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New Australian laws could make Virtual Private Networks illegal

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A new law being considered by the government to reduce online piracy may result in VPNs (virtual private network) being blocked or made illegal in Australia.

According to Choice, VPNs are used by more than 650,000 Australians to access online shopping stores and to legally access content from international sites.

The Copyright Amendment (Online Infringement) Bill 2015 would make it possible for companies to block access to some sites which they believe to be infringing their copyright.

Should the law be passed it would establish an industry-run internet filter.

One concern is the new laws will give industry groups the ability to prevent consumers accessing VPNs to legally purchase cheaper content.

VPNs have been used in the past by Australians to get around geo-blocks to access overseas content.

One common use of a VPN was to access the US Netflix service before it was launched in Australia.

VPNs are also used to purchase cheaper good from overseas stores.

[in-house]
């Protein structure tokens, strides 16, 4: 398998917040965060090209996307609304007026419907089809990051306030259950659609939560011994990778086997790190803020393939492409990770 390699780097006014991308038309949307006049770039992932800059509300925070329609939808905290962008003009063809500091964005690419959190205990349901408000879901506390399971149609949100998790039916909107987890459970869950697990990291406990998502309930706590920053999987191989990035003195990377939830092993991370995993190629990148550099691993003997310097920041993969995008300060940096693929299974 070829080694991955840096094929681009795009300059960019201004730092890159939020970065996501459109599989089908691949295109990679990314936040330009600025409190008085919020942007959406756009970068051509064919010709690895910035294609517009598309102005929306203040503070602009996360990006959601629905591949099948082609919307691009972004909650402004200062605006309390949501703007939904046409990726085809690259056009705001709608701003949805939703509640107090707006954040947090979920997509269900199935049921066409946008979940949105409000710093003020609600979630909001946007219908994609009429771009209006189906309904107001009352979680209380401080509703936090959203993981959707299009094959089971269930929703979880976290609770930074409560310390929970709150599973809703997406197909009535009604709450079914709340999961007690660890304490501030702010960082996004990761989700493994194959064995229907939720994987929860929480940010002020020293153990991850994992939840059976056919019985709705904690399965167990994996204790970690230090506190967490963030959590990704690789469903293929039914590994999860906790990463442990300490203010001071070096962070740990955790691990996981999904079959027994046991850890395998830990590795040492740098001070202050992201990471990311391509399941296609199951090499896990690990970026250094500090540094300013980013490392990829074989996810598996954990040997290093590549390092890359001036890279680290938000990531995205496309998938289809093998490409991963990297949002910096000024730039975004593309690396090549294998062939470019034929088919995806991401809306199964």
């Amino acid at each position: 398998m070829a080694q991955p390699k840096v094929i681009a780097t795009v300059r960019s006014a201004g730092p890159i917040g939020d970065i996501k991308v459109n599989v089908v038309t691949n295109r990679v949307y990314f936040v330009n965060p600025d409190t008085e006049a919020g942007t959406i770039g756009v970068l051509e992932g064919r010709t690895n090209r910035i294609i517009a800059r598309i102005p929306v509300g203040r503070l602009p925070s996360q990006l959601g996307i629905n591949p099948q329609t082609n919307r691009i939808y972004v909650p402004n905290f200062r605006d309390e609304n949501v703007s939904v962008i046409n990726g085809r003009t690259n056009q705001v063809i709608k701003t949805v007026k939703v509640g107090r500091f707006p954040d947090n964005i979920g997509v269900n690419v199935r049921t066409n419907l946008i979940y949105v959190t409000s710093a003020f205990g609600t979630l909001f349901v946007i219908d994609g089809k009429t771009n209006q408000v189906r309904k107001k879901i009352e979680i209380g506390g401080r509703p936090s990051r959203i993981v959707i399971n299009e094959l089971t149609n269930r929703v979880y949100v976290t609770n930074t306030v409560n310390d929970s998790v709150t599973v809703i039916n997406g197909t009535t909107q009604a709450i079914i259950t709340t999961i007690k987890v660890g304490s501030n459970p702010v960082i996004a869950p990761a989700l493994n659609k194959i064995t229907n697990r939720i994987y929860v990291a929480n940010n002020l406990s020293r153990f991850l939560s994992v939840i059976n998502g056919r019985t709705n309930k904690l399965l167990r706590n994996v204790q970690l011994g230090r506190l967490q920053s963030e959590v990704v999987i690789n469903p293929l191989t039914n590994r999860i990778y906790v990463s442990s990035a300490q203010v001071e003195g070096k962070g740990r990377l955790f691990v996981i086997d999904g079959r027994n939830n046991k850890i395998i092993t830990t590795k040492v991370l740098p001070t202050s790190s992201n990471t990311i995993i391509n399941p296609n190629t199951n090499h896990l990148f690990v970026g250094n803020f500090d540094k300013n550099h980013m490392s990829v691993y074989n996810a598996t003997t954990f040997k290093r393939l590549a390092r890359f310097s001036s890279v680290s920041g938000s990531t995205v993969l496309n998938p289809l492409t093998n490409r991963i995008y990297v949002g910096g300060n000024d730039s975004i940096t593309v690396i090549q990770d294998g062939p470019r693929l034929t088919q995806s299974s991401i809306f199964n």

The proposed Copyright Amendment (Online Infringement) Bill 2015 says the Federal Court will be able grant an injunction application for rights holders to ask Internet Service Providers (ISPs) to block access to sites that offer content illegally.

“This Bill won’t just block online piracy sites; it could allow companies to prevent Australian access to competitor sites in other countries,” says Choice Campaigns Manager Erin Turner.

“We know that at least 684,000 Australian Households already save money and get better deals by accessing overseas content using tools like a VPN.

“Currently, the law is far from clear when it comes to whether using a VPN to access a legitimate service like US-based Hulu is legal or not.”

“The Minister for Communications, who is championing this filter bill, says that it’s legal to use a VPN, but rights holder lobbyists insist it isn’t – and they’ll be the ones launching action to block websites and online tools under the new law.”

“If the Government thinks there’s nothing wrong with using a VPN to access competitive overseas markets, they need to make sure this law doesn’t inadvertently give rights holders a free kick at blocking consumers from the websites that offer VPNs.”

“What this Bill does is give a powerful industry the reins, letting them decide what the Australian internet looks like. It’s an absurd idea, and worse, it’s unlikely to stop piracy.”

“Unlawful downloading comes down to availability, timeliness and affordability. Industry needs to recognise this and address it, rather than play an expensive game of whack-a-mole with websites.”